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Space alters gene expression suggests NASA twins study

19 March 2018
Appeared in BioNews 942

Preliminary results from a NASA study on a pair of identical twins suggests that space travel could have long-lasting effects on the human body.

While astronaut Scott Kelly's DNA did not change during his year on the International Space Station (ISS), much of his gene expression – how genetic information is turned into functional molecules in the cell – did change compared with his pre-flight status and that of his twin Mark on Earth.

Scott's gene expression mostly returned to pre-flight levels following his return to Earth. However, 7 percent of his genes, however, were still being expressed differently six months later. These genes, which NASA is collectively referring to as the 'space genes', are related to his immune system, DNA repair and bone formation networks.

Changes to gene expression happen all the time. 'If you put someone into a stressful and different environment, they're going to have gene expression changes,' Dr Dan Arking at the Johns Hopkins University School of Medicine in Baltimore Maryland, who did not work on the study, told The Verge.

NASA said the changes in Scott Kelly's gene expression are in the expected range for humans undertaking stressful activities on Earth, such as mountain climbing or scuba diving.

Scott and Mark are the only identical twin astronauts in history, offering a unique opportunity for an extensive nature versus nurture study. While Scott lived on the ISS, Mark acted as an Earth-bound control subject. Researchers took biological samples from each twin before, during and after Scott's mission so that they could evaluate the potential risks to the human body in space. The team, which comprises of lead scientists from a variety of universities and government laboratories, is investigating how space travel affects human telomeres, biochemistry, cognition and gut microbiome among other parameters.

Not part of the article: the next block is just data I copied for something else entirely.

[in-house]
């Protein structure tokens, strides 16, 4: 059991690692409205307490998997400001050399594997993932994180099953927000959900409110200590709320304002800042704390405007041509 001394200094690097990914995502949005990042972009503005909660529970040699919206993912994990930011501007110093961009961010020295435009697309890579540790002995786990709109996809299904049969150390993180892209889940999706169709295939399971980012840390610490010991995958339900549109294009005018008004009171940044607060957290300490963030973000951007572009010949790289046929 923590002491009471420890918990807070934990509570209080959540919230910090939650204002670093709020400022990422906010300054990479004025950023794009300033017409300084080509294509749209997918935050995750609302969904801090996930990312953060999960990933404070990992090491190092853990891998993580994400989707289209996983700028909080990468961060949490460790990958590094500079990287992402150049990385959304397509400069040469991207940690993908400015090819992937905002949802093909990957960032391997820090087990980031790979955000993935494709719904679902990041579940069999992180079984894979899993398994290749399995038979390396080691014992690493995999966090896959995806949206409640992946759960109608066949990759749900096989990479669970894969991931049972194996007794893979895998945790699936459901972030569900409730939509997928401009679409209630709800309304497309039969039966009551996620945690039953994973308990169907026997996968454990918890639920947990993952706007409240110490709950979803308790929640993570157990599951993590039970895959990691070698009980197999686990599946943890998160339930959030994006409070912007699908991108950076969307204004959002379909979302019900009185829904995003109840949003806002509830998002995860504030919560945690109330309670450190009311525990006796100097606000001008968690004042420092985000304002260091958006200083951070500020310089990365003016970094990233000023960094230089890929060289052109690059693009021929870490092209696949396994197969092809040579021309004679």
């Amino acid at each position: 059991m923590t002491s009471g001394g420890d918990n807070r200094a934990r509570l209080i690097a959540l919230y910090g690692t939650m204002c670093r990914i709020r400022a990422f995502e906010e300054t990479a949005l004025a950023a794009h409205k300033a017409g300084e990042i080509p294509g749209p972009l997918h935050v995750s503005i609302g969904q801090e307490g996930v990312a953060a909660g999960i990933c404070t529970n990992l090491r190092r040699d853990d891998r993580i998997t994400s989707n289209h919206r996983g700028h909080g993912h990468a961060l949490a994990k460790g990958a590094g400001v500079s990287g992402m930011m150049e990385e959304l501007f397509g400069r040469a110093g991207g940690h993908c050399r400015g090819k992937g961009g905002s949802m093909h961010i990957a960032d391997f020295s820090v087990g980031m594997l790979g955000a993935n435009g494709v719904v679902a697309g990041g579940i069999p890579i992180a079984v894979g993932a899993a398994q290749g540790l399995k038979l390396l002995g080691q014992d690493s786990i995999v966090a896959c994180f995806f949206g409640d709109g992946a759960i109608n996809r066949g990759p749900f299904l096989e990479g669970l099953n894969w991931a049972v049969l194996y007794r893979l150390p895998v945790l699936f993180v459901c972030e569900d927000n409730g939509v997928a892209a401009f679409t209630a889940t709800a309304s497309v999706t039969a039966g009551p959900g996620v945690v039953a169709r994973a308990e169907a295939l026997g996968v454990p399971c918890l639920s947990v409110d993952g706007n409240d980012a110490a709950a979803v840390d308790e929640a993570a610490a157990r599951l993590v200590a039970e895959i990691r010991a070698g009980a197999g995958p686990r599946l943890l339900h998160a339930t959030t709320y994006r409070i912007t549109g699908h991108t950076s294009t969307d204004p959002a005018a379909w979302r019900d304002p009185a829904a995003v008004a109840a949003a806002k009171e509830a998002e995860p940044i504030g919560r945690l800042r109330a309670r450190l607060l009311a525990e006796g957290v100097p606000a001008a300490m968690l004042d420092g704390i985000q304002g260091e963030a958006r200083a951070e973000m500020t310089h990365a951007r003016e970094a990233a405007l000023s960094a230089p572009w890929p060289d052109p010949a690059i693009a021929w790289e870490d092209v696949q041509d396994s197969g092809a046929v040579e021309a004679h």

NASA scientists already have a good understanding of what happens to a human body during standard six-month missions aboard the ISS, but the twins study will give insights of a longer duration. NASA hopes this research will help plan manned missions to Mars - which will take approximately three years, and beyond.

Some media reports of the preliminary findings on the Kelly twins have been imprecise, suggesting that there is now a 7 percent difference in the fundamental DNA of Scott and Mark – rather than just their gene expression. But the twins have taken this opportunity to jokingly disown each other. As Mark tweeted: ′I used to have an identical twin brother. Then this happened...′

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